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  • Rob Baker

Just keep fishing...just keep fishing...


I recently visited the Withlacoochee River in Dunellon just east of Lake Rousseau, hoping to try for bass somewhere new and in colder spring-fed waters. Unfortunately in the aftermath of Hurricane Irma most waterways in Florida remained in flooded stages with strong currents. This was the case at my launch point.

My tactics for bass in the few hours I had was to find a spot where I was not in danger of meeting a large gator in mating season (this was a priority as they were swimming mostly above the waterline and chortling to each other like undergrads at a hookup bar) and where I could anchor my kayak against the shoreline out of the current. Then I was going to float my line downstream with the current and try to present it to bass lurking in the still and sheltered waters just downstream from me.

fishing position and casting area

I used 3-4 different lures for topwater and deep presentations, but didn't score a nibble. I think my positioning was all wrong, but I had few options to ground my yak and have access to dead water. Everything was moving pretty fast and that made casting/retrieving and paddling simultaneously quite difficult. On my way back to the boat ramp I let the current take me while I launched at the shoreline. It was fun fishing, but no catching.

A few days later I went south of St. Pete Beach to Fort Desoto Park, located at the southern end of Tampa Bay.

Tampa Bay in the morning

The wind was strong that day, maybe 20-25mph sustained out of the east. I decided not to launch my kayak into the usual backwater places, and set out from North Beach instead. North Beach faced west into the Gulf, and was somewhat sheltered by a few sand bars just offshore. The tide was outgoing, so I headed south along the shore to a small lagoon and paddled in through the inlet.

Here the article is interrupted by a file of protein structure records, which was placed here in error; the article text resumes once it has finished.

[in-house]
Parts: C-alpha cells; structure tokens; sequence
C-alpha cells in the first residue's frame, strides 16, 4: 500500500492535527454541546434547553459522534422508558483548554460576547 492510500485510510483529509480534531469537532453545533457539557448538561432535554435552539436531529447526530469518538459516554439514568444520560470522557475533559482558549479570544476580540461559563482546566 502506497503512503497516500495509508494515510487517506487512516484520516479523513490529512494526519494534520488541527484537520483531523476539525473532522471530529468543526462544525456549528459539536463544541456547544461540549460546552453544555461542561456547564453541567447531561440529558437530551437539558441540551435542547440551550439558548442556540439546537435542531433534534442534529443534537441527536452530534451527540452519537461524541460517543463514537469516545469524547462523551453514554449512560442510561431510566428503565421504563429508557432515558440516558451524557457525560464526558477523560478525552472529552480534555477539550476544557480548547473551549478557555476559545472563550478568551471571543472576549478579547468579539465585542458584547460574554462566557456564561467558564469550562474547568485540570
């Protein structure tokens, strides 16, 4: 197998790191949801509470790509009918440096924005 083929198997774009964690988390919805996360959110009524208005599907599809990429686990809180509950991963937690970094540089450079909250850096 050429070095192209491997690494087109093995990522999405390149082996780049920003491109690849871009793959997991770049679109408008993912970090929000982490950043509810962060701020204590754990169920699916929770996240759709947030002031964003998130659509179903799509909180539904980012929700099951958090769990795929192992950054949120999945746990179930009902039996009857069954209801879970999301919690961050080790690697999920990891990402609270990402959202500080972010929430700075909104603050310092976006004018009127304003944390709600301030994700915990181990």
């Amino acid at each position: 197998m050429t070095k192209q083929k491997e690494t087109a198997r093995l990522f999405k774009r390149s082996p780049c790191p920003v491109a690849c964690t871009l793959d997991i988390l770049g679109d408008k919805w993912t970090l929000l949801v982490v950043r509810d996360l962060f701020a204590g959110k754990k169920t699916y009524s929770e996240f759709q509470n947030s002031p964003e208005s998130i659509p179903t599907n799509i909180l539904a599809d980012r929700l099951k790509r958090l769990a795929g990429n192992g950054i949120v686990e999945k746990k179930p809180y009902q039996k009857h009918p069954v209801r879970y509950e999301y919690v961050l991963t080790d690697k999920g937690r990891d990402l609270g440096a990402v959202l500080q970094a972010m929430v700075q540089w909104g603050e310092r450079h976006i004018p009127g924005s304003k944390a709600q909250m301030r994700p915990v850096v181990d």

lagoon inlet just south of North Beach

There I was, doing everything right for a change. I found myself in this small little restricted bit of water that was just plain loaded with fish. Mullet of all sizes were jumping everywhere. Some were quite big and catching one of them would have been fun and challenging. The big prize for me though was found in the grass-filled pot-holes that are visible in the aerial image below. Those pot-holes were loaded with rather large (say 5-6lb) fish with a white belly and a reddish-orange top....I'm thinking it was Red Drum, or Redfish, one of my chosen fishing targets (but it could have been something else)! My fish ID skills are not so good without a clear visual, and so I needed to catch one to be sure of what it was.

kayak fishing tactics in North Beach lagoon

My only option was to try and position my kayak downwind from the pot-holes and cast back into the wind at the school. These fish were all hovering more or less on the windward side of the pot-hole and looking into the wind...my guess was they were waiting for bait fish to be swept toward them by the wind and waves. I tried to launch my lures beyond the eastern edge of the pot-holes with a low side cast, and then drifted them through the school. Most of the time I didn't need to reel in to drift the lure, as the wind would grab my yak and send me careening toward the mangroves along the western sand bar. For each cast I had to recover from that drift and reposition myself. On one occasion I overshot my spot and found myself drifting right into the school, and naturally they scattered in a hurry. After hours of angling in a fish bowl I gave up with no catches, not even a nibble! Arrrrrrghgghghgh!

The only answer I have for that day in Tampa is that my lures were not right. I did not present to these fish something that they wanted to eat, nor did I irritate them enough to strike at something that was annoying even if it seemed unappetizing.

My friends all laughed at this story, and told me to hang in there. I can't deny that I had a great time kayaking in these places, but I sure wish I had a better feel for the fishing.

Onward.

#basskayakfishing #bassfishing #fishingtampabay #redfish #saltwaterkayakfishing

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